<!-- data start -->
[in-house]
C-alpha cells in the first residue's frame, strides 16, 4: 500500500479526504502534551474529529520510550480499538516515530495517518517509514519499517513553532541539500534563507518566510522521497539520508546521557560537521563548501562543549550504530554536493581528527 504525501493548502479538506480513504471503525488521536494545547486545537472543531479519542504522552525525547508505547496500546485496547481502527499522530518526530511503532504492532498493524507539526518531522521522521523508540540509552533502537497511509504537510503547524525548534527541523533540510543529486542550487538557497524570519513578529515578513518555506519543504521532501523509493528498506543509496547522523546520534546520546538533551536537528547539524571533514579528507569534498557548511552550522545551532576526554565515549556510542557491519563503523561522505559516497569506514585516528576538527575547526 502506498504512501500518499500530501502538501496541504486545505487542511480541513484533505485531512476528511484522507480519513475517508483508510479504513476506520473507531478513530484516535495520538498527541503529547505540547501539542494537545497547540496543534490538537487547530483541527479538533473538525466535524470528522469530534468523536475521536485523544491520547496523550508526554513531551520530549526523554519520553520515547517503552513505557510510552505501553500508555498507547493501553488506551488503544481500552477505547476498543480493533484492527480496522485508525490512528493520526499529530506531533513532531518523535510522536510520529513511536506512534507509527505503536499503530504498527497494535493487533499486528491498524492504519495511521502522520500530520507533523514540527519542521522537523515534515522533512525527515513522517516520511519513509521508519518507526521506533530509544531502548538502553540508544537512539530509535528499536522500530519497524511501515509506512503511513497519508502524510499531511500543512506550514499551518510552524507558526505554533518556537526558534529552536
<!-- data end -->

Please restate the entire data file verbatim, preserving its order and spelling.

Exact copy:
[in-house]
C-alpha cells in the first residue's frame, strides 16, 4: 500500500479526504502534551474529529520510550480499538516515530495517518517509514519499517513553532541539500534563507518566510522521497539520508546521557560537521563548501562543549550504530554536493581528527 504525501493548502479538506480513504471503525488521536494545547486545537472543531479519542504522552525525547508505547496500546485496547481502527499522530518526530511503532504492532498493524507539526518531522521522521523508540540509552533502537497511509504537510503547524525548534527541523533540510543529486542550487538557497524570519513578529515578513518555506519543504521532501523509493528498506543509496547522523546520534546520546538533551536537528547539524571533514579528507569534498557548511552550522545551532576526554565515549556510542557491519563503523561522505559516497569506514585516528576538527575547526 502506498504512501500518499500530501502538501496541504486545505487542511480541513484533505485531512476528511484522507480519513475517508483508510479504513476506520473507531478513530484516535495520538498527541503529547505540547501539542494537545497547540496543534490538537487547530483541527479538533473538525466535524470528522469530534468523536475521536485523544491520547496523550508526554513531551520530549526523554519520553520515547517503552513505557510510552505501553500508555498507547493501553488506551488503544481500552477505547476498543480493533484492527480496522485508525490512528493520526499529530506531533513532531518523535510522536510520529513511536506512534507509527505503536499503530504498527497494535493487533499486528491498524492504519495511521502522520500530520507533523514540527519542521522537523515534515522533512525527515513522517516520511519513509521508519518507526521506533530509544531502548538502553540508544537512539530509535528499536522500530519497524511501515509506512503511513497519508502524510499531511500543512506550514499551518510552524507558526505554533518556537526558534529552536